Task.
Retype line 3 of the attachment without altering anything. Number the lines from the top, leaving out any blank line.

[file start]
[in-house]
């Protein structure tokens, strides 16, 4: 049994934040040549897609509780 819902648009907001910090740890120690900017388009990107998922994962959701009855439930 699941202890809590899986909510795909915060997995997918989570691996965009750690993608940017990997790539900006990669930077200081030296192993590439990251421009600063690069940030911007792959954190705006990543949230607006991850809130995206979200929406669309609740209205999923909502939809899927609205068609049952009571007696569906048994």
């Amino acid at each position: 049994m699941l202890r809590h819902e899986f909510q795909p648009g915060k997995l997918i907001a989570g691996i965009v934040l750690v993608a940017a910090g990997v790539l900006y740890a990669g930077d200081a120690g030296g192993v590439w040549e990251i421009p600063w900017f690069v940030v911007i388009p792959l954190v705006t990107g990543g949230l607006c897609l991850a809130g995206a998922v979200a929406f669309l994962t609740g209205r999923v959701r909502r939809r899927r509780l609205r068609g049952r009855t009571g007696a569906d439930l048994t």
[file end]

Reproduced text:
């Amino acid at each position: 049994m699941l202890r809590h819902e899986f909510q795909p648009g915060k997995l997918i907001a989570g691996i965009v934040l750690v993608a940017a910090g990997v790539l900006y740890a990669g930077d200081a120690g030296g192993v590439w040549e990251i421009p600063w900017f690069v940030v911007i388009p792959l954190v705006t990107g990543g949230l607006c897609l991850a809130g995206a998922v979200a929406f669309l994962t609740g209205r999923v959701r909502r939809r899927r509780l609205r068609g049952r009855t009571g007696a569906d439930l048994t």